Media's Influence On Native American Culture

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In society, the way people receive information is through the media therefore; if the media has a biased or wrong view of an ethnicity, the community will be influenced negatively towards a group of people. The media is shown to affect Native American culture negatively, specifically concerning women, because of prejudice and misconceptions of the Native Americans. Native Americans, specifically women, were affected negatively by old European media in such a way that transcended to America and affected the way Americans viewed the Natives. The way Americans categorized Native American women as either noble princesses or savage squaws, was created by European explorers misconceptions about Native American women (566). These misconceptions created…show more content…
Those old ballads are a type of media that impacted the way white society views Native Americans. Those ballads and stories that came from the European explorers’ perception of Native American women negatively affected American society. American society adapted these fallacious ideas that European media contained, and therefore those misconceptions transcended into the 20th century causing works of literature such as the Laughing boy, to be created based on the stereotypes. In the novel, Laughing Boy written by Oliver La Farge, the woman in the story, Slim girl represents the squaw stereotype of Native American women, because she sells her body to white men even after she is married to a well respected Native American man (570). What La Farge successfully communicated in his novel is that is it not in the nature for Native Americans to be apart of white society and if Natives attempted to link the two cultures, they would fail. Also that a noble Native American woman will undoubtedly be corrupted by a white society, causing her to decline and have “no salvation in either the Indian world or the white world” (571). The Laughing Boy was praised and was said to be…show more content…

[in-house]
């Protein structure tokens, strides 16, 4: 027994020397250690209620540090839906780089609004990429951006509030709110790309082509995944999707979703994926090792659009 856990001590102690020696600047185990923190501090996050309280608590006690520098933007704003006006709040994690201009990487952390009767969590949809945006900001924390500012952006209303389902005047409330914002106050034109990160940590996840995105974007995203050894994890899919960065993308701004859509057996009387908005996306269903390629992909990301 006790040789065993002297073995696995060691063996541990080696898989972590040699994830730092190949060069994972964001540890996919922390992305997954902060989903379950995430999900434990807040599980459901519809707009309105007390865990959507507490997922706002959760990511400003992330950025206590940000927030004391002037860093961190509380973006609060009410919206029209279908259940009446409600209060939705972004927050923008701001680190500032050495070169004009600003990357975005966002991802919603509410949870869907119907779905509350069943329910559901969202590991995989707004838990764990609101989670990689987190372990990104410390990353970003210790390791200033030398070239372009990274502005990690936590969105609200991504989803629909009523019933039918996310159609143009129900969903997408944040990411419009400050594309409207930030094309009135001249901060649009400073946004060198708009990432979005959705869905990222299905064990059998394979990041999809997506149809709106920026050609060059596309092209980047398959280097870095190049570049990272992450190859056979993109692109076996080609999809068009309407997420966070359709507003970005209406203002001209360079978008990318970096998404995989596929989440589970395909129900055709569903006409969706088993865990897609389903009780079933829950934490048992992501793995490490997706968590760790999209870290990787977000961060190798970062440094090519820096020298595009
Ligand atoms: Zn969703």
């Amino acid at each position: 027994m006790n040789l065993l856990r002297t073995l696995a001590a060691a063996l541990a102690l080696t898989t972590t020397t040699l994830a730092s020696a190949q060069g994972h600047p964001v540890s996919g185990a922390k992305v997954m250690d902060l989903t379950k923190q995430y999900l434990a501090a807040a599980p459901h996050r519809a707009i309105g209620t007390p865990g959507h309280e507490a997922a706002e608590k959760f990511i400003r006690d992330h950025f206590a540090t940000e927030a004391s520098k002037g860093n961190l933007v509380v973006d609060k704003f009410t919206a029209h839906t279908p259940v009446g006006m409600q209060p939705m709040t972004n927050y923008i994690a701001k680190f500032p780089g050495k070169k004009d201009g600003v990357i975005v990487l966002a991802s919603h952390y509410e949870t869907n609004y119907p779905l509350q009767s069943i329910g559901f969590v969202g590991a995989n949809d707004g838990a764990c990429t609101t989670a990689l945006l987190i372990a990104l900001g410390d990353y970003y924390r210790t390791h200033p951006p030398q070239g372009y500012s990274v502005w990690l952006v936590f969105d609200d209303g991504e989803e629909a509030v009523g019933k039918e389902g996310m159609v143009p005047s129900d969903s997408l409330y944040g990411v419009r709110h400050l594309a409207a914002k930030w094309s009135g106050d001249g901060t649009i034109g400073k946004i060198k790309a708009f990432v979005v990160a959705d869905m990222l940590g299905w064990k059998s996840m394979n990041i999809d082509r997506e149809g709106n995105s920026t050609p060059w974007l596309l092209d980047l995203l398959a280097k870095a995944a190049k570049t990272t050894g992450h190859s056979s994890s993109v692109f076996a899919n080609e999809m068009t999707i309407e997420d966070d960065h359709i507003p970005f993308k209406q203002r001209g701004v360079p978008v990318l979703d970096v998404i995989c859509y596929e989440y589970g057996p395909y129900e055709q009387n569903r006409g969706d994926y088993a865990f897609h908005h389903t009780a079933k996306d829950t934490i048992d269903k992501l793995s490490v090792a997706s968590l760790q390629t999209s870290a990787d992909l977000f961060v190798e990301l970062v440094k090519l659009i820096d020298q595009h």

Native American activist groups such as AIM were viewed as sexist by Native women because they also adapted western view of women as inferior. Kathleen Smith, a Native American woman in AIM, was quoted saying that the “AIM leaders are particularly sexist, never having learned true Indian history where women voted and participated equally in all matters of tribal life” (577). This shows that the Natives were not spared from western ideas and media containing their beliefs. This affected Native American Activism because, although Native American women and men often had the same goals, women were ignored when they brought up other issues specifically pertaining to Native American women and children (577). This discrimination in Native American activist groups caused Native American women to form organizations such as WARN or the Women of All Red Nations, that specifically cater to the needs of the Native American woman (577). WARN would not have been necessary if activist Native American men, had held the views and concerns of Native American women equal to their own. Also the Native American men would not view Native American women as inferior if they were not affected by western ideas and media. In this way the media indirectly influenced the creation of an organization specifically geared towards women. Native women also created works of literature such

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